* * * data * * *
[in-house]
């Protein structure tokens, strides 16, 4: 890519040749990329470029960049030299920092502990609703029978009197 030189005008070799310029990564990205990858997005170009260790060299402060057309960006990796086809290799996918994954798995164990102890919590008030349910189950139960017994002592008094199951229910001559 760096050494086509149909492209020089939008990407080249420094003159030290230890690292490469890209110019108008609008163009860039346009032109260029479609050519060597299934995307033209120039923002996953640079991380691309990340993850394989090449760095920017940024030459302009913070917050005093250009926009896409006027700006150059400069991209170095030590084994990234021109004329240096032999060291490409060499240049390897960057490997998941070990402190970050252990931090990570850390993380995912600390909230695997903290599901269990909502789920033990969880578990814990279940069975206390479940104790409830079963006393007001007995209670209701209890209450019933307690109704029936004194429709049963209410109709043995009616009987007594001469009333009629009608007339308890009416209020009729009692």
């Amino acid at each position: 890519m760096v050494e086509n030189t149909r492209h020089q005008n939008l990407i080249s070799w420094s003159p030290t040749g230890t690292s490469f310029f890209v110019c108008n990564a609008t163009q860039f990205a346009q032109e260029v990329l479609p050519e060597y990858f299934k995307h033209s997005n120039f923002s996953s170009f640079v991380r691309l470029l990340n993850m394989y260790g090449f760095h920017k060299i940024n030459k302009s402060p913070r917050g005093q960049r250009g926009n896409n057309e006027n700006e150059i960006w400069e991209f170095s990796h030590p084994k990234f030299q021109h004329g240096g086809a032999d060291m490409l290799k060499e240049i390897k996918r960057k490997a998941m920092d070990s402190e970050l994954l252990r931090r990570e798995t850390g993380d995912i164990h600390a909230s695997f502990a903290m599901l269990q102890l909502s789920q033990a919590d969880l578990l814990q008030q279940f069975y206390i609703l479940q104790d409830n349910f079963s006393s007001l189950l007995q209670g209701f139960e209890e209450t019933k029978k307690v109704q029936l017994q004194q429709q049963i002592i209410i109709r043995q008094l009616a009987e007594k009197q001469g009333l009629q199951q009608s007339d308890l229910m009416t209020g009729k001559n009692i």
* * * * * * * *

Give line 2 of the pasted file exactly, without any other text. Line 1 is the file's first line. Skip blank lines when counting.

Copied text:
């Protein structure tokens, strides 16, 4: 890519040749990329470029960049030299920092502990609703029978009197 030189005008070799310029990564990205990858997005170009260790060299402060057309960006990796086809290799996918994954798995164990102890919590008030349910189950139960017994002592008094199951229910001559 760096050494086509149909492209020089939008990407080249420094003159030290230890690292490469890209110019108008609008163009860039346009032109260029479609050519060597299934995307033209120039923002996953640079991380691309990340993850394989090449760095920017940024030459302009913070917050005093250009926009896409006027700006150059400069991209170095030590084994990234021109004329240096032999060291490409060499240049390897960057490997998941070990402190970050252990931090990570850390993380995912600390909230695997903290599901269990909502789920033990969880578990814990279940069975206390479940104790409830079963006393007001007995209670209701209890209450019933307690109704029936004194429709049963209410109709043995009616009987007594001469009333009629009608007339308890009416209020009729009692």